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Grads welcomed commencement speaker Ken Burns, a legendary filmmaker who has spent his life shedding light on The Civil War, The War, The West, The National Parks and more.

A stark contrast, from Wacky Walk to observing a moment of silence in solidarity with survivors of sexual violence, and victims of the massacre at a gay club in Orlando that morning. I blinked back tears when the audience spontaneously began counting aloud for each victim of that vicious hate crime…47, 48, 49. Pure pride and joy for my child turned to trepidation at sending her out into our broken world.

Ken Burns proved there’s still intelligent life on the planet, and even in America. His speech was wise and courageous. He ventured off the safe path to politics. Referring to the LGBTQ massacre in Orlando,”We must ‘disenthrall ourselves’…from the culture of violence and guns.”

He implored grads to defeat Trump, “…a person who easily lies…who has never demonstrated interest in anyone or anything but himself and his own enrichment; who insults veterans, threatens free press, mocks the handicapped, denigrates women, immigrants and all Muslims…an infantile, bullying man…willing to discard old and established alliances and treaties…Asking this man to assume the highest office in the land would be like asking a newly minted car driver to fly a 747…”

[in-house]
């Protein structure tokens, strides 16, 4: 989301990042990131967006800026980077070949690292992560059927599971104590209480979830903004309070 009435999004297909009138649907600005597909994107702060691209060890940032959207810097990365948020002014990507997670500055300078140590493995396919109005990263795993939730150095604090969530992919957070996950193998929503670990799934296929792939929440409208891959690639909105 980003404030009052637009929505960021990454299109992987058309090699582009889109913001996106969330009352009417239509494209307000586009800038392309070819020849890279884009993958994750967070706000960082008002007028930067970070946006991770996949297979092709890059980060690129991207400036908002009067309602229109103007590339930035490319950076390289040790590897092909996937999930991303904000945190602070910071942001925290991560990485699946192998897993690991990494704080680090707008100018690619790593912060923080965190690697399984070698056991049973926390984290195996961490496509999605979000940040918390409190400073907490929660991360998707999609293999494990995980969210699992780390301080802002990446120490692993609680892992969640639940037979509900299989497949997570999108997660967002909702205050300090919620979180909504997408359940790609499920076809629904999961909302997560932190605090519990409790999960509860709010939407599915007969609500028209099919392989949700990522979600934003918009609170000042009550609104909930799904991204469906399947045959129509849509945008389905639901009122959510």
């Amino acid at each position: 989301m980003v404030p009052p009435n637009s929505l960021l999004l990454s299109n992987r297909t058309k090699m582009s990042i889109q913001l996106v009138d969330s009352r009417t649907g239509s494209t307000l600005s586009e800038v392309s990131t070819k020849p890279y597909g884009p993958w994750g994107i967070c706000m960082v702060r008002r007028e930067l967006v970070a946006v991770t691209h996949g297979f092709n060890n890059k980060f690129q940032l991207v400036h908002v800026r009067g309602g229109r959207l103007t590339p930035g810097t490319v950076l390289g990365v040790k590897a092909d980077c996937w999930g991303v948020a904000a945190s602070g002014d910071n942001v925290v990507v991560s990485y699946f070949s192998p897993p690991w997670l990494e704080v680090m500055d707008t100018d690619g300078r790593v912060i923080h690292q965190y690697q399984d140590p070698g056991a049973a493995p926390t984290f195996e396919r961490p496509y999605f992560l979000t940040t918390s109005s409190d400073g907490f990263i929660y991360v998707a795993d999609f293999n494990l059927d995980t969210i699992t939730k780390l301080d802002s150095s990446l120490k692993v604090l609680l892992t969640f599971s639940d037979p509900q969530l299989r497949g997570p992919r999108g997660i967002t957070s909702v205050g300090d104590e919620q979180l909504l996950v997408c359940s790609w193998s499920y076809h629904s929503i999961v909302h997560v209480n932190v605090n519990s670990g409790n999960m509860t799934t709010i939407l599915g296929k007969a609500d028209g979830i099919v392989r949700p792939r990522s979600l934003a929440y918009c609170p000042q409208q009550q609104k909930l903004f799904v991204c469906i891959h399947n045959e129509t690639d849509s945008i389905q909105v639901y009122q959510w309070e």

A few people booed, but the majority burst into cheers. Ken concluded…  “We must remain committed to the kindness and community that are the hallmarks of civilization…”  Click here and scroll down for Mr. Burn’s excellent closing advice to grads. 

The Class of 2016, at Stanford and throughout the US, has scattered, gone home, to a new job, grad school, even to Mongolia on a Fulbright.

It’s an exciting time, and a little scary as these young adults test their wings and search out their flight path in the Real World.

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Bless them all!  We should have gift-wrapped a bright shiny world and tied it in a bow for them. Instead we’ve left them a mess and must ask them to help us save our precious broken world.  It isn’t a game, neatly laid out on a board, with the rules spelled out, and a clear path to winning clearly stated in the instructions.

Perfection is possible only in a perfect world.  Do you think we could ever commit ourselves to kindness and community, and treat each other and our planet with respect?  Because that would be close enough to perfect for me.

Click here for more interpretations of The Weekly Photo Challenge: Pure.

Click here for more interpretations of The Weekly Travel Theme: Close.

Except for quotes by Ken Burns, all words and images©2016NaomiBaltuck

 

Love at Second Sight

When my nephew from Southeast Alaska was just a tot, he came to Seattle and squinted up at the sky. “What’s that stuff in my eyes?” he asked. “What stuff?” asked his mom. “That shiny stuff.”